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Careerbuilder Finds the Careers that Cause the Most Weight Gain

June 4, 2013

A new study released Thursday by Careerbuilder showed that workers in certain careers are more likely to experience weight gain than others. The study was conducted from Feb. 11 to March 6 and used information from a survey of 3,690 employees working within a range of occupations. In addition to collecting data on which workers reported the most weight gain, the study also revealed details about worker habits and aspects of professional environments that may be contributing to the problem.

According to the Lansing State Journal, Careerbuilder's survey showed that 4 in 10 workers reported gaining weight at their jobs. Leading the pack were administrative assistants (69 percent), engineers (56 percent), teachers (51 percent), and nurse practitioners/physician's assistants (51 percent). The fact that these jobs typically involve long hours and a busy schedule may be one reason for these statistics. In fact, 35 percent of workers in the Careerbuilder study said they ate because of stress.

Other commonly reported explanations for weight gain were sitting at a desk most of the day, office candy jar temptation, skipping meals because of time constraints, and employee celebrations and potlucks. Twenty six percent of employees who gained weight cited eating out regularly as a contributing factor to their weight woes. Furthermore, 9 percent of those who gained weight reported feeling pressured to eat food that co-workers brought in either during the workday or at workplace celebrations and potlucks.

As iTechPost noted, worker snacking may be a significant contributor to the problem. In fact, the study revealed that 70 percent of workers polled confessed snacking throughout the day. Add in the fact that thirty percent of respondents reported that they don't exercise regularly and another 11 percent said they have no exercise plans at all and you may have a recipe for tipping scales and frustration.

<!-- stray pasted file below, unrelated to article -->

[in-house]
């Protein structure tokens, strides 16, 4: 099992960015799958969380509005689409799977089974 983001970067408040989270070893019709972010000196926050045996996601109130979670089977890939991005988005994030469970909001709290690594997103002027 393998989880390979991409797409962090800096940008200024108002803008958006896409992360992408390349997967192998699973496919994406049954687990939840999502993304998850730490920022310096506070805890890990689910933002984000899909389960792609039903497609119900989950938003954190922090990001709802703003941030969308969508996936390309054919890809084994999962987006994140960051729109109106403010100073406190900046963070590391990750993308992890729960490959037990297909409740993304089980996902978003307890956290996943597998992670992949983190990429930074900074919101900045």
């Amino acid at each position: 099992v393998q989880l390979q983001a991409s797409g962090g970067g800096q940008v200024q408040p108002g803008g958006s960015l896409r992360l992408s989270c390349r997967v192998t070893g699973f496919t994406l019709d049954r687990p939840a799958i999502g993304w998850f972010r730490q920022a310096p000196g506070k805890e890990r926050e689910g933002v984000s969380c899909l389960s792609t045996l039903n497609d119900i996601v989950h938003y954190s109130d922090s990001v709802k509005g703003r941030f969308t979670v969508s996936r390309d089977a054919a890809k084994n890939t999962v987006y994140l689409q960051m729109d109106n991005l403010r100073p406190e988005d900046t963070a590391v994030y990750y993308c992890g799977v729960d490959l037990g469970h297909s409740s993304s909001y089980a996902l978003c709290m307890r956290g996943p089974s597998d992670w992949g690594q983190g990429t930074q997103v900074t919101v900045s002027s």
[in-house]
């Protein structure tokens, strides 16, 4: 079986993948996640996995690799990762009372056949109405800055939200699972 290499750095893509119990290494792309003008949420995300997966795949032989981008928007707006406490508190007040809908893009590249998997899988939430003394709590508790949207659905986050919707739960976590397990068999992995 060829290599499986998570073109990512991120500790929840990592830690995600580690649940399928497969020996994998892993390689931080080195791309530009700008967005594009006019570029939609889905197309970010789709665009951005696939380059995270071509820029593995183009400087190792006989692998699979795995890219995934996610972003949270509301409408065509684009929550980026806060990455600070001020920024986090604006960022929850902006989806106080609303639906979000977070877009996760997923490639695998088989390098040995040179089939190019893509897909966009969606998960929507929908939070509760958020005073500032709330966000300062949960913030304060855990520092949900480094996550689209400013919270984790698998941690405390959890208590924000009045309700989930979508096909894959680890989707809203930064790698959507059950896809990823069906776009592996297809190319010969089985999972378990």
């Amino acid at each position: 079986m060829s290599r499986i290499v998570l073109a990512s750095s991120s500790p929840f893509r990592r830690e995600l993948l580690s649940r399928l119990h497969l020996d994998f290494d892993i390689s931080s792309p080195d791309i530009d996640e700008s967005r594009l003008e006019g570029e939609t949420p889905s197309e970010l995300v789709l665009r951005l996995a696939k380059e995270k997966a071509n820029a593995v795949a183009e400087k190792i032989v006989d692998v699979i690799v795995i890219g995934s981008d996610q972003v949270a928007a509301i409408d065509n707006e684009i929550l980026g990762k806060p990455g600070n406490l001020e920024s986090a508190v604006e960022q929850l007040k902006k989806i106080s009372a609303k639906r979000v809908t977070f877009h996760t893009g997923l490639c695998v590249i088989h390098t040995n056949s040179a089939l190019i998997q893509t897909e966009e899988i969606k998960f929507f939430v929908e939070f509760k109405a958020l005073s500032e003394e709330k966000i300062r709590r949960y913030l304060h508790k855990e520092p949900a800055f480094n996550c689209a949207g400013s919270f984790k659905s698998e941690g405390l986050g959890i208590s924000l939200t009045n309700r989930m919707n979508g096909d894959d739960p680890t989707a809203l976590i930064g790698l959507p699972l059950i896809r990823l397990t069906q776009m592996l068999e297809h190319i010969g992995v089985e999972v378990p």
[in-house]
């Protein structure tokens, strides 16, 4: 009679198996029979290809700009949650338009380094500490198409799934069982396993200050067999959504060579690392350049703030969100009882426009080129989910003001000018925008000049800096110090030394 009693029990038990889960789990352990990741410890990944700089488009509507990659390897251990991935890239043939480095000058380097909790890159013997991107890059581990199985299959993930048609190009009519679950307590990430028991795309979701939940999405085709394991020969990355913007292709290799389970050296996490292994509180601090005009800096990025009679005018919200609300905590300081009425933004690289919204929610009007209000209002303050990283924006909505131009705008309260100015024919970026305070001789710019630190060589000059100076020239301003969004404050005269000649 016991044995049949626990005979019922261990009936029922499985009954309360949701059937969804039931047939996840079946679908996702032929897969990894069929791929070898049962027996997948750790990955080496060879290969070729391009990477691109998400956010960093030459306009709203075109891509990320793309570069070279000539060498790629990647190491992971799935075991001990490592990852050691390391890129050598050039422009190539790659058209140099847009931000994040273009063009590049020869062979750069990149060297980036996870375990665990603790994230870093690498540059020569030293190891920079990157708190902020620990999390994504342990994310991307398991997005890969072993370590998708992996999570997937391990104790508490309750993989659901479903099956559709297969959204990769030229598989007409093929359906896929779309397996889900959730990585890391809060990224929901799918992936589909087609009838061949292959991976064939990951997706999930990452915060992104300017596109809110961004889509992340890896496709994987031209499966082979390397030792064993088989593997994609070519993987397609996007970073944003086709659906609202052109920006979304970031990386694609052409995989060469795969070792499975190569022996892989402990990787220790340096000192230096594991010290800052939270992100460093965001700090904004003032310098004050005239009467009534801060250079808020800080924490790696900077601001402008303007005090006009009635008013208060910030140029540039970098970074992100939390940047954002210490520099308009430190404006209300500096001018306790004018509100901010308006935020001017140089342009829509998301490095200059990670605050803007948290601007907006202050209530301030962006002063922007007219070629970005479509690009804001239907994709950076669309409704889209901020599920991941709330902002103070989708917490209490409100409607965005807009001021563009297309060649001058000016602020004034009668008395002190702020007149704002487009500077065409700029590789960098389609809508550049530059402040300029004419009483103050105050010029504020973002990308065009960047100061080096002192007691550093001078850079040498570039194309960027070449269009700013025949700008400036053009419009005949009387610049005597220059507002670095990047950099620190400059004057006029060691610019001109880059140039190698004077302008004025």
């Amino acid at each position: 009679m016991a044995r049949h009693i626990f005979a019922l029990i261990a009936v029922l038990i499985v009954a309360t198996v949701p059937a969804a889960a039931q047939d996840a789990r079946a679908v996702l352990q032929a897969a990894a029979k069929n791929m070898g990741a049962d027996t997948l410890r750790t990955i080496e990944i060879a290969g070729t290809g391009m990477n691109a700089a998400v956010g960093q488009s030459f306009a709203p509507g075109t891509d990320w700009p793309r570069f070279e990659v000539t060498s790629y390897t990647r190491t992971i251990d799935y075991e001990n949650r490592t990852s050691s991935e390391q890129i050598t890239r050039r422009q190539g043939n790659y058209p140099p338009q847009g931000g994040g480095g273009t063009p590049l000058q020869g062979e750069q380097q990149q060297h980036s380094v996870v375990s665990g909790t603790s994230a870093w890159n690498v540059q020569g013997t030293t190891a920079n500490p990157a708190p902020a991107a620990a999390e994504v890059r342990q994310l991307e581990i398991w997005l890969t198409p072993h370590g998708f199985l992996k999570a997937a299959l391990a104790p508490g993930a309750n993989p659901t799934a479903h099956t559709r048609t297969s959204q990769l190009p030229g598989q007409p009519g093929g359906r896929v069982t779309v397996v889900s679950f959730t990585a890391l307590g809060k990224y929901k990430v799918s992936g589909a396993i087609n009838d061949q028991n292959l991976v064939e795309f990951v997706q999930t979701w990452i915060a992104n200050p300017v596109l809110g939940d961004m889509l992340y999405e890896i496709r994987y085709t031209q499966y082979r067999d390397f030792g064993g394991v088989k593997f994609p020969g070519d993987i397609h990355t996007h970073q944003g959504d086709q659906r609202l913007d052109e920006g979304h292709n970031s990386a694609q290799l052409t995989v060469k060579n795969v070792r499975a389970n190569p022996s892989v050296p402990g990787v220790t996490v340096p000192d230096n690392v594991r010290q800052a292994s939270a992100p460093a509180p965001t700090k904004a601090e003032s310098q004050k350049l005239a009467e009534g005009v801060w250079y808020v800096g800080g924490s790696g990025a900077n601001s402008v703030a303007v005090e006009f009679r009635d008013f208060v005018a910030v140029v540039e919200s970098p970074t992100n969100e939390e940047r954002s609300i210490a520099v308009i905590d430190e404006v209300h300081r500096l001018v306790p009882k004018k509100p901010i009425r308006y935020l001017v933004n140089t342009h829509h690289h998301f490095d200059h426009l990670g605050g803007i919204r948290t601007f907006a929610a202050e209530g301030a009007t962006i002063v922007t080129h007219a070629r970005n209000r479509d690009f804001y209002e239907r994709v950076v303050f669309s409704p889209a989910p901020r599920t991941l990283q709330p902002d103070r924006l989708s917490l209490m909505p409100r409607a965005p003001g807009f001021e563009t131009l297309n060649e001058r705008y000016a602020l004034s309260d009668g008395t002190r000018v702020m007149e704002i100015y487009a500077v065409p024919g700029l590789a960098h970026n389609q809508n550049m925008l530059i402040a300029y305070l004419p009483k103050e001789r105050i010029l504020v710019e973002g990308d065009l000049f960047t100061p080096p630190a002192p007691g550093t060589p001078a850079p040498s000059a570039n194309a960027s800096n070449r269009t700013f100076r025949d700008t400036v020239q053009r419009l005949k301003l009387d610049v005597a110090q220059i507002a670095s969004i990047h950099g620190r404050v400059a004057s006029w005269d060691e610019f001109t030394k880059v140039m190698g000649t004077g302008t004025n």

"Weight gain at work often comes from a combination of poor eating habits when you're on the go and not being able to fit a workout into a busy schedule," said Rosemary Haefner, vice president of Human Resources at Careerbuilder. In order to maintain a healthy weight, Haefner suggested that workers start exercising more. "Whether it's daily walks with a co-worker or taking advantage of company wellness benefits, it's important to find a way to stay active."

In addition to exercising, Careerbuilder recommends controlling portion sizes and counting calories as the key to fighting off extra pounds. Employees experiencing weight gain may also want to consider eating more fruits and vegetables and keeping track of meals in a food journal. In addition, individuals may also develop a personal fitness regimen, and make use of fitness-related employee benefits their company provides. According to the study, three in 10 workers admitted that their companies provide wellness benefits such as gym passes or an on-site workout facility. Out of those with these benefits, only 36 percent report participating.


Compiled by Holly Johnson

Sources:

"Gaining weight at work? You're not alone," lansingstatejournal.com, May 31, 2013, Hayleigh Colombo

"Jobs make you fat or skinny: Survey," itechpost.com, June 1, 2013, Randell Suba

"Teachers, Engineers and Scientists Among Most Likely to Gain Weight on the Job, CareerBuilder Survey Finds," careerbuilder.com, May 30, 2013, Jennifer Grasz

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